Smaller planes hurt Hawaii tourism
The more fuel-efficient aircraft have fewer seats; officials to urge airlines to up routes
An airline industry trend to replace larger planes with smaller, more fuel-efficient models has the potential to cause further declines in Hawaii's already struggling visitor industry.
Hawaii Tourism Japan officials said the dwindling Japan visitor market, which has seen air seats fall from 3 million in 1997 to less than 1.8 million in 2007, has been hard hit by fuel surcharges and aircraft changes. Through February, arrivals from Japan fell 9 percent to 208,560, and total expenditures have fallen 1.2 percent to $328.3 million as compared to the same period of 2006.
Recent visitor surveys and focus groups designed to gain insight into the falling Japan visitor market indicate that Japan travelers continue to have strong interest in Hawaii, said Takashi Ichikura, executive director of Hawaii Tourism Japan. However, there is little hope for improvement if airline conditions stay the same, Ichikura said
"We need the cost of the fuel surcharge to drop and more air seats if we want to see an increase in the number of Japanese visitors who are coming to Hawaii," he said.
Fuel surcharges, which average about $200 per person, already have taken their toll on the Japan visitor market, Ichikura said.
"Unfortunately, many Japanese visitors have begun temporarily eyeing other destinations where they feel that they can get more value for their money" he said.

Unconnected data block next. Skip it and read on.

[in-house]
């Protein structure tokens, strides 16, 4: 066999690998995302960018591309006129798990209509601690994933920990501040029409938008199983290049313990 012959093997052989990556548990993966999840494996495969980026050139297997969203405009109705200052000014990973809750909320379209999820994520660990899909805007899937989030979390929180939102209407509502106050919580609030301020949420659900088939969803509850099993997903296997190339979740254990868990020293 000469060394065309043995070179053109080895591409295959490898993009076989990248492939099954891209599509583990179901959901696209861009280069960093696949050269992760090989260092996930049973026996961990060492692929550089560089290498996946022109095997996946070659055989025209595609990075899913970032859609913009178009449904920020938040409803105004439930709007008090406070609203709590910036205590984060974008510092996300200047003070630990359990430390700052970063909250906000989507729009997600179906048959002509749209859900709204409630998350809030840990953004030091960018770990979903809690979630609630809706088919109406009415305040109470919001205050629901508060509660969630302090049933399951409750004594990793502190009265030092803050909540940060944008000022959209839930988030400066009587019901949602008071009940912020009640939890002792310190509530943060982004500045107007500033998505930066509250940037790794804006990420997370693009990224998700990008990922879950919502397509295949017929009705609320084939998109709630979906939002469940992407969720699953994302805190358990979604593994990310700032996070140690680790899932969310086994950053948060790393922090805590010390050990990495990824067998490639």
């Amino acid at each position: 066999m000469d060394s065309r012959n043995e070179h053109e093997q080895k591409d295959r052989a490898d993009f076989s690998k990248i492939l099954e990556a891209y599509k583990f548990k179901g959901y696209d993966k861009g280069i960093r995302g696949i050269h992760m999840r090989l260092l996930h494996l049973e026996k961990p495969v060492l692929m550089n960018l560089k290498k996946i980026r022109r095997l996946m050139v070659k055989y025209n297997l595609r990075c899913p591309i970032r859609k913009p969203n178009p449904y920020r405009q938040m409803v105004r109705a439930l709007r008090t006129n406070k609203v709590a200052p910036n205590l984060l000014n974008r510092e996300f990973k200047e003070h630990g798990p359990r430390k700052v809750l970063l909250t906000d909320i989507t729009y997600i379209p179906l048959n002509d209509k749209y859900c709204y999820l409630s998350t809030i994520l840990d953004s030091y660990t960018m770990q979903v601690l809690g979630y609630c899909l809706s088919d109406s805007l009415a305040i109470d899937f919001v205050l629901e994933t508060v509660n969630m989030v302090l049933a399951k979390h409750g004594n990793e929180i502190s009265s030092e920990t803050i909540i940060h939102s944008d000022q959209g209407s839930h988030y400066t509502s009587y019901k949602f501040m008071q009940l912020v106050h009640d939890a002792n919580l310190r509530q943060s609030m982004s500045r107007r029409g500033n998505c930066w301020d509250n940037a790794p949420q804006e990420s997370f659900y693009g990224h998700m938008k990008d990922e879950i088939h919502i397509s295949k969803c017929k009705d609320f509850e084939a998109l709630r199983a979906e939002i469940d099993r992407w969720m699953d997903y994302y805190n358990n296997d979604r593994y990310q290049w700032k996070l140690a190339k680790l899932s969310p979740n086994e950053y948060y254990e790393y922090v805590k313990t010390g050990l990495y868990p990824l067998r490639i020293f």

Fuel surcharges are expected to weaken travel for Golden Week, which runs April 28 to May 6 and is typically a time of peak travel for Japan visitors, Ichikura said.
"People have become too price sensitive," he said.
The outlook for the rest of the year is even more bearish.
A decision by Northwest Airlines and United Air Lines to replace some Boeing 747 aircraft with twin-engine Airbus A330s will result in a loss of approximately 51,000 seats from now until the end of 2007, Ichikura said.
Extra summer flights from Northwest will bolster the market somewhat, resulting in an actual net loss of 32,000 seats out of 1.8 million previously projected, he said.
And, it's possible that the situation could get worse, Ichikura said.
"We expect Japan Airlines to make some adjustments in 2008," he said.
In the next several weeks, Ichikura -- along with Rex Johnson, chief executive officer for the Hawaii Tourism Authority and several other HTA board members -- will be calling on airlines to restore routes and add more scheduled flights to make up for lost capacity.
While the Japan market has been particularly hard hit by airline changes, Hawaii's domestic market has also experienced a downturn in the number of seats available for travelers.
From April to June, Hawaii's domestic visitor market also will lose 1.7 percent of its air seats due to aircraft changes and the shift toward more West Coast hubs, Wienert said. Atlanta alone will lose 21 percent of its seats to Hawaii during this period, she said.
"There's been a significant loss of seats into the marketplace, but demand and business efficiency dictates aircraft," Wienert said. "Our goal is to try and increase the demand for travel here, which would in turn increase the air seats to the destination."
HTA's proposed 2008 budget, which will be voted on in June, includes a "substantial increase in money to be used for airline industry cooperative campaigns", said Llyod Unebasami, chief administrative officer for the HTA.
HTA budgeted $1 million for cooperative campaigns in 2006 and 2007, Unebasami said.
"These campaigns have been successful in the past," Wienert said.